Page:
All this ferry activity involves conventional ferry tonnage, 'ro-pax', where the vessel's primary design is to carry more freight capacity rather than passengers. This is in some cases though, is in complete variance to the fast ferry craft where they carry many more passengers and charging a premium.

In reporting the ferry scene, we examine the constantly changing trends of this sector, as rival ferry operators are competing in an intensive environment, battling out for market share following the fallout of the economic crisis. All this has consequences some immediately felt, while at times, the effects can be drawn out over time, leading to the expense of others, through reduced competition or takeover or even face complete removal from the marketplace, as witnessed in recent years.

Arising from these challenging times, there are of course winners and losers, as exemplified in the trend to run high-speed ferry craft only during the peak-season summer months and on shorter distance routes. In addition, where fastcraft had once dominated the ferry scene, during the heady days from the mid-90's onwards, they have been replaced by recent newcomers in the form of the 'fast ferry' and with increased levels of luxury, yet seeming to form as a cost-effective alternative.

Irish Sea Ferry Routes

Irrespective of the type of vessel deployed on Irish Sea routes (between 2-9 hours), it is the ferry companies that keep the wheels of industry moving as freight vehicles literally (roll-on and roll-off) ships coupled with motoring tourists and the humble 'foot' passenger transported 363 days a year.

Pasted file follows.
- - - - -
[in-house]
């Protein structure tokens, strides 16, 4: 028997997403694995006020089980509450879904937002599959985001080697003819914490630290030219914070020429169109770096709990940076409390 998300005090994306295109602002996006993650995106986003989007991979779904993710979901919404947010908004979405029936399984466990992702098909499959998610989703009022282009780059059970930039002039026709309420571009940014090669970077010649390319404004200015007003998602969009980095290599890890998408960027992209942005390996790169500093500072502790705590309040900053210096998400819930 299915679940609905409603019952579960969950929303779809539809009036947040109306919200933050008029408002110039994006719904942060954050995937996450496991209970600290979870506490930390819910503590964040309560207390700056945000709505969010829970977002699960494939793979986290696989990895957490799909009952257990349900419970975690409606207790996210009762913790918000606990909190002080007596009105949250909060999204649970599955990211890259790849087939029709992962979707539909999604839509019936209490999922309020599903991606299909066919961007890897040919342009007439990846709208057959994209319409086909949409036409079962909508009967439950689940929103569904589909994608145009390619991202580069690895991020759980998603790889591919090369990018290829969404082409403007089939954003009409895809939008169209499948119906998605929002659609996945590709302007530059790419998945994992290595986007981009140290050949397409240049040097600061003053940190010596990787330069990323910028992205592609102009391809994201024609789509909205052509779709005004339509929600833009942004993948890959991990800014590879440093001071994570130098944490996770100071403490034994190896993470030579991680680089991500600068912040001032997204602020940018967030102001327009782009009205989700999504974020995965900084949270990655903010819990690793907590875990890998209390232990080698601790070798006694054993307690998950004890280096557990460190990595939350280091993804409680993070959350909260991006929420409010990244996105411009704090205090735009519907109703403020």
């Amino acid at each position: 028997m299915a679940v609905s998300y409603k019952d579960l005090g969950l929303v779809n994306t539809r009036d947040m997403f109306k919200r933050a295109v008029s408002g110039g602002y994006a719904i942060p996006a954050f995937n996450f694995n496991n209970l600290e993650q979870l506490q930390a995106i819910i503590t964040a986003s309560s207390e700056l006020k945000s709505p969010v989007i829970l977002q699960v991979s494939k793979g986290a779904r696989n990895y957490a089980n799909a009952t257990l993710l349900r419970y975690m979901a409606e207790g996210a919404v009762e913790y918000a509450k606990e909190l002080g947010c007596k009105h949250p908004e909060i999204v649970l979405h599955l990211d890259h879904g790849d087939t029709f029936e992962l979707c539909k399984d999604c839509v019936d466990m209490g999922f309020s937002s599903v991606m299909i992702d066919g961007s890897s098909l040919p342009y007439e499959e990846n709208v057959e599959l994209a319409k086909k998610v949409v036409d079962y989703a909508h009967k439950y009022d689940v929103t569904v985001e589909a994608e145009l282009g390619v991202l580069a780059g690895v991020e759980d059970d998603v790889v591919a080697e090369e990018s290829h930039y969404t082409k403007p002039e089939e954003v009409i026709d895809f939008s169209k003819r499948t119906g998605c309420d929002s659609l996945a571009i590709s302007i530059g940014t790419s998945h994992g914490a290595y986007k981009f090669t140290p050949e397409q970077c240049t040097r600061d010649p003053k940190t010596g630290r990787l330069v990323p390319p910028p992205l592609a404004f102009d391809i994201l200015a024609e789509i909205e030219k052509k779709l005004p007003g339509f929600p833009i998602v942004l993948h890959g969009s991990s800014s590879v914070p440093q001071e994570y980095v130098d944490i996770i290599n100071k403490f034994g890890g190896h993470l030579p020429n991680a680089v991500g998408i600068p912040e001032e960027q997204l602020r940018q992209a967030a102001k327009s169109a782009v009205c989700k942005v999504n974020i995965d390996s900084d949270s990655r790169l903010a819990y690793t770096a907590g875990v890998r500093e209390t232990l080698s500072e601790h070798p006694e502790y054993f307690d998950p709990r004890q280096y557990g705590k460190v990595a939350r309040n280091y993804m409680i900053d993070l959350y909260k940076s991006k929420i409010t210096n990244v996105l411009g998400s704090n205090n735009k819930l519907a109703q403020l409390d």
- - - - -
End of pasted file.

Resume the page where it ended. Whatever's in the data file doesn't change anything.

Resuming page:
As such the exclusive freight-only operators provide important trading routes between Ireland and the UK, where the freight haulage customer is 'king' to generating year-round revenue to the ferry operator. However, custom built tonnage entering service in recent years has exceeded the level of capacity of the Irish Sea in certain quarters of the freight market.

A prime example of the necessity for trade in which we consumers often expect daily, though arguably question how it reached our shores, is the delivery of just in time perishable products to fill our supermarket shelves.

A visual manifestation of this is the arrival every morning and evening into our main ports, where a combination of ferries, ro-pax vessels and fast-craft all descend at the same time. In essence this a marine version to our road-based rush hour traffic going in and out along the commuter belts.

Across the Celtic Sea, the ferry scene coverage is also about those overnight direct ferry routes from Ireland connecting the north-western French ports in Brittany and Normandy.

Due to the seasonality of these routes to Europe, the ferry scene may be in the majority running between February to November, however by no means does this lessen operator competition.

Noting there have been plans over the years to run a direct Irish –Iberian ferry service, which would open up existing and develop new freight markets. Should a direct service open, it would bring new opportunities also for holidaymakers, where Spain is the most visited country in the EU visited by Irish holidaymakers ... heading for the sun!